Passive Tech on the Ocean
Last week I spent a much needed vacation in The Outer Banks. If you ever
see a sticker with OBX in a circle on it, that's the Outer Banks.
Beautiful and isolated barrier islands off of the coast of North
Carolina, they provide great rest and relaxation. And also the
opportunity to think about how technology fits in our lives. I've got
lots of new ideas to discuss in my coming entries, but one in particular
struck me: Passive technology.
Passive technology is, or at least I'm using it to mean this until I
find a better word, technology that acts silently on your behalf. It
doesn't require your active attention. It only makes itself known when
you ask it to or when something unexpected happens. We have some of this
philosophy in our technology now, but we need more.
I came to this realization when my friends and I rode on a boat out to
the gulfstream for some tuna fishing. You see it's very quiet out in the
ocean. Actually it's very loud. There's the lapping of waves and the
roar of a disel engine. Always there and very repetitive. But that's
it. Just the two constant noises with the occasional sound from a human.
While there is plenty of audible noise the information density is low.
I'm not bombarded with hundreds of different systems vying for my
attention like I am in normal non-vacation life. It's informationally
quiet and simple on the ocean. That's why it's relaxing!
The boat isn't simple though. It was a 65 foot ship with a huge engine,
beds, bathroom, kitchen, and a deck specially outfitted with chairs and
mount points for more fishing rods than I could count, but everything
has it's place. All features of the boat are either designed to be flush
with the boat itself or carefully hidden in a specific place. Rods are
placed in special fittings built into the hull. All furniture is
attached to the floor. All corners are rounded. They even have special
cabinet knobs that recess into the smooth door, only popping out when
you need to use them.
But back to technology. What we have is a system designed to be
unobtrusive because the user can't have any distractions. They always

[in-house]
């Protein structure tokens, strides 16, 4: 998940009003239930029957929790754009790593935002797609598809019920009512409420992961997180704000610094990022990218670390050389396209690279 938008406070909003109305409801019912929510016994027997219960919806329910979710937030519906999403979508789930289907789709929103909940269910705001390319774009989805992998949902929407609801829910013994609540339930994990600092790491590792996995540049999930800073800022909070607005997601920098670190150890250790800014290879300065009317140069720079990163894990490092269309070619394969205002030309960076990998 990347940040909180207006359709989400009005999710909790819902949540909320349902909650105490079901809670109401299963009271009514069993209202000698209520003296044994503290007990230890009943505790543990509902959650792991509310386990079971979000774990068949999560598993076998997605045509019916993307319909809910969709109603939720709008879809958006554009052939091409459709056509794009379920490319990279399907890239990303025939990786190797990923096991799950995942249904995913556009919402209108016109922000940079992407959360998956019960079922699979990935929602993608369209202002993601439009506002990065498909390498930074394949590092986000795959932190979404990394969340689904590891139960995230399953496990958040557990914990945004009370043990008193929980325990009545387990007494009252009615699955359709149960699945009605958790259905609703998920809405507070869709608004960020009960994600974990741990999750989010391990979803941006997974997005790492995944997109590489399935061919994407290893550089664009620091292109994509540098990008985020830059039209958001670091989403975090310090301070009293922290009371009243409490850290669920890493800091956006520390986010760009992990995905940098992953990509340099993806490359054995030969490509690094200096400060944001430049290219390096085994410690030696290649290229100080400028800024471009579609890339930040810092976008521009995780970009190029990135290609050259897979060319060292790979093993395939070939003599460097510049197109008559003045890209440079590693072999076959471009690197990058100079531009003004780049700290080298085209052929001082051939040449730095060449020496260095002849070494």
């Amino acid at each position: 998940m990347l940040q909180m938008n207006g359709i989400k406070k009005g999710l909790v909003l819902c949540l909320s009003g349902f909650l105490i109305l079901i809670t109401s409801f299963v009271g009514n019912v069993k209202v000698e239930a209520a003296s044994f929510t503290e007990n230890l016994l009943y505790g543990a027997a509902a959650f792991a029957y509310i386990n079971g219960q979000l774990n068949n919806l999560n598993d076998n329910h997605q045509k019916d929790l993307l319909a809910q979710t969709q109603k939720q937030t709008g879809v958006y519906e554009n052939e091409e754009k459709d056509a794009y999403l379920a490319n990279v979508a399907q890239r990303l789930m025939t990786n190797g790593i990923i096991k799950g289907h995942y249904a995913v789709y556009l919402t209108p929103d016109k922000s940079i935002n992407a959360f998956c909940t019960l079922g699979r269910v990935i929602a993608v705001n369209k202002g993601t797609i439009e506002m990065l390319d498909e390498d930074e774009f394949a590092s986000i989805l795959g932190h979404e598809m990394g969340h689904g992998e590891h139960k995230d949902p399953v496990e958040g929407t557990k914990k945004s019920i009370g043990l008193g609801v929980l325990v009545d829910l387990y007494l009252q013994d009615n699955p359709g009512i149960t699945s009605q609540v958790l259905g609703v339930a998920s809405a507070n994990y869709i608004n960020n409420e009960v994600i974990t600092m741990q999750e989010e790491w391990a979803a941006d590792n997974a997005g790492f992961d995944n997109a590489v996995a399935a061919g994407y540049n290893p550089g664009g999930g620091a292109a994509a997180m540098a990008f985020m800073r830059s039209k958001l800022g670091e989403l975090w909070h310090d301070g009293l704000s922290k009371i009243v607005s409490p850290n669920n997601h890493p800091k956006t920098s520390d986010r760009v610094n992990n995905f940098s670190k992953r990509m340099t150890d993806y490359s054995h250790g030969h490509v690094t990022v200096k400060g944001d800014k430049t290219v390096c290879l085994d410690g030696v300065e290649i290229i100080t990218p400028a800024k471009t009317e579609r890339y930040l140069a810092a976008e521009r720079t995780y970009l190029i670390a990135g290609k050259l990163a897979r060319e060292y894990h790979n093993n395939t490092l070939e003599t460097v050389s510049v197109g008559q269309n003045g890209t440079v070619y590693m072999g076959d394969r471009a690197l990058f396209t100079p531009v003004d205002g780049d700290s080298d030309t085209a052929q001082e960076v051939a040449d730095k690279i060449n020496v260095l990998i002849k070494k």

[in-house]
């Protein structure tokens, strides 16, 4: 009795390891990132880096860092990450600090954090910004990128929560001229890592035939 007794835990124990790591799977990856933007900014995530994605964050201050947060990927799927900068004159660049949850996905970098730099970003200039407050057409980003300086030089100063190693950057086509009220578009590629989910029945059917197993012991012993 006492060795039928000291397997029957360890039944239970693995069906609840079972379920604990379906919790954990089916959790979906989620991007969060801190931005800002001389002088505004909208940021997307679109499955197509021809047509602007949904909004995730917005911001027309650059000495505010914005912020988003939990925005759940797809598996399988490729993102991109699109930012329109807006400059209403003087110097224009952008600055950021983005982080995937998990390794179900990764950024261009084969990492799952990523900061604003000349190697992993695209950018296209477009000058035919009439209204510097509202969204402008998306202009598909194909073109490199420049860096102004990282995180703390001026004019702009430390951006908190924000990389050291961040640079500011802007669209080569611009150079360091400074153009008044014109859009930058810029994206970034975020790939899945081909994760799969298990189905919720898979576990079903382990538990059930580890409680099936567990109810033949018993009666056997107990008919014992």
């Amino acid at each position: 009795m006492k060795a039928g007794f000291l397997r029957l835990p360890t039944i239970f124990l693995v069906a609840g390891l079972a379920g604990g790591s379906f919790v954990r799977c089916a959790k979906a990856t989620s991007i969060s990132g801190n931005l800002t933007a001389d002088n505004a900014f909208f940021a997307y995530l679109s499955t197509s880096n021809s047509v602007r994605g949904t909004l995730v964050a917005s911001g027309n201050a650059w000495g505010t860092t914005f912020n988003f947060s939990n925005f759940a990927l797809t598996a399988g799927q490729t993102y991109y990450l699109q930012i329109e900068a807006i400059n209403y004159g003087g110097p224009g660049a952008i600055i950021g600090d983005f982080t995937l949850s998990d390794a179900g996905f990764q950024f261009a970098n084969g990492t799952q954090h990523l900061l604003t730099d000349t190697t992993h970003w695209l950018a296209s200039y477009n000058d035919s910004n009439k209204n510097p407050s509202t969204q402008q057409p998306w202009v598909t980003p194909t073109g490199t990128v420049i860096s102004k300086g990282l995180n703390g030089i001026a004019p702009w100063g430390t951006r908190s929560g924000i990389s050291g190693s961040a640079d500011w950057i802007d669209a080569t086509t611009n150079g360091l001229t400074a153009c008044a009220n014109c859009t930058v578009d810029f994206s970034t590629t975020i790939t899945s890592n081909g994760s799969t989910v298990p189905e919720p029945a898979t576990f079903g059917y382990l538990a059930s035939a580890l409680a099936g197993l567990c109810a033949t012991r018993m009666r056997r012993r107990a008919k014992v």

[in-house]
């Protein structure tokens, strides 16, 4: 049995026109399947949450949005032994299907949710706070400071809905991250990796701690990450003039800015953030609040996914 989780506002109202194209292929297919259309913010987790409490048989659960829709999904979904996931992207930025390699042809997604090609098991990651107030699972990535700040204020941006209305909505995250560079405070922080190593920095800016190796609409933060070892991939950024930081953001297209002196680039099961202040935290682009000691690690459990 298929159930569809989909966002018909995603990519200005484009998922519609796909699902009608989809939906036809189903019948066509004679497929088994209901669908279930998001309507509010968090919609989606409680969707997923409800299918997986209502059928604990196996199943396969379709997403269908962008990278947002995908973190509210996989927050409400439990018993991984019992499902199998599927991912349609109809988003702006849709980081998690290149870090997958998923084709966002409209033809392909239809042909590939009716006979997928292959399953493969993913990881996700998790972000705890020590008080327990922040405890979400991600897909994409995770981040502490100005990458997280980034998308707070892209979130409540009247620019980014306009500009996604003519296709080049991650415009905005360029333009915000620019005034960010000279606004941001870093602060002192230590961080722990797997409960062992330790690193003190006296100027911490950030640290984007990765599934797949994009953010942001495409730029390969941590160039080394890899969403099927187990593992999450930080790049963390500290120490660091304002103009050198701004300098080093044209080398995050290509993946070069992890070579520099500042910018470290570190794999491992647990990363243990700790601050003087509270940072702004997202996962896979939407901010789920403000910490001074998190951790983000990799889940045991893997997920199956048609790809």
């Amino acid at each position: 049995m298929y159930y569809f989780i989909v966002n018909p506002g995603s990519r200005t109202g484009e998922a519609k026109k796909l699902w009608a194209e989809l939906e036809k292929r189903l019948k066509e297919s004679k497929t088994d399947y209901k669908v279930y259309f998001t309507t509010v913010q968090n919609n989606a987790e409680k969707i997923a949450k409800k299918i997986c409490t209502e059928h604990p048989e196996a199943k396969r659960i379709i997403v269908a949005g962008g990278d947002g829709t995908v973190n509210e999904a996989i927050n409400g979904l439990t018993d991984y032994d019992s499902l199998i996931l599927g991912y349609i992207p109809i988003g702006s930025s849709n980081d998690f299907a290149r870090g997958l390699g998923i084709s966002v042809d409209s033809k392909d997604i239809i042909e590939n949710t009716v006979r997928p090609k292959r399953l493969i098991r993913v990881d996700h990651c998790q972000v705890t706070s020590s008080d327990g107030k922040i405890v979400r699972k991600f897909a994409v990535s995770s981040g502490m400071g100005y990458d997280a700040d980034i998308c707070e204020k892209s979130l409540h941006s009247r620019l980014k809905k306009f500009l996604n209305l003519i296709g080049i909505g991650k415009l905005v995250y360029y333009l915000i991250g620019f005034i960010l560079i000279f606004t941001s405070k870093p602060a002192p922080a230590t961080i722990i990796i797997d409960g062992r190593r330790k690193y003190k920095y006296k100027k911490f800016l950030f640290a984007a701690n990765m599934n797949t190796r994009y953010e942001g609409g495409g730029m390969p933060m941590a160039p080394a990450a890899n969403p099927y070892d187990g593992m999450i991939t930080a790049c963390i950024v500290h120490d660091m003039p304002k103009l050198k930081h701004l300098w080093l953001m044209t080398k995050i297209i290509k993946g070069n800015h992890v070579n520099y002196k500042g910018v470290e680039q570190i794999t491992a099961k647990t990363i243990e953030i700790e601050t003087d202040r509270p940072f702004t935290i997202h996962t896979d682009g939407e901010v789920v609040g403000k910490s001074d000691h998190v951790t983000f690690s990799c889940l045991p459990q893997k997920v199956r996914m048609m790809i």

need to be focused on the task at hand: sailing and fishing. Anything
else is just overhead. I can only assume that this design is the result
of hundreds of years of ocean fishing experience. In a world before GPS
and combustion engines these considerations had to be made or people
could die. Now that's some human centered design!
So why don't we see more of this in our everyday lives? Technology
that just fades into the background, letting the user get on with the
real task. Probably because it's expensive and takes time. Quality
products always cost more. Better materials and better design simply
cost more money and resources. But it also takes time for a solution to
evolve. No matter how much money you throw at building the first version
of a product it won't be perfect. It has to be refined as people use it
in the real world. The first cars were expensive and hard to drive. It
wasn't until the standardization of the steering wheel and the invention
of the automatic transmission that driving became truly accessible. It
takes time for a product to mature into something easy to use. Most of
our gadgets are too new to be easy to use.
But what if they weren't? I'd like you all to choose an
application you use today and imagine what it will be like with 10 years
more development. Don't think about new features but more on how the
existing features can become more passive and fade into the background.
I'm going to choose email. Please post your ideas and I'll collect them
in another column a week from now.
Have fun dreaming on the beach!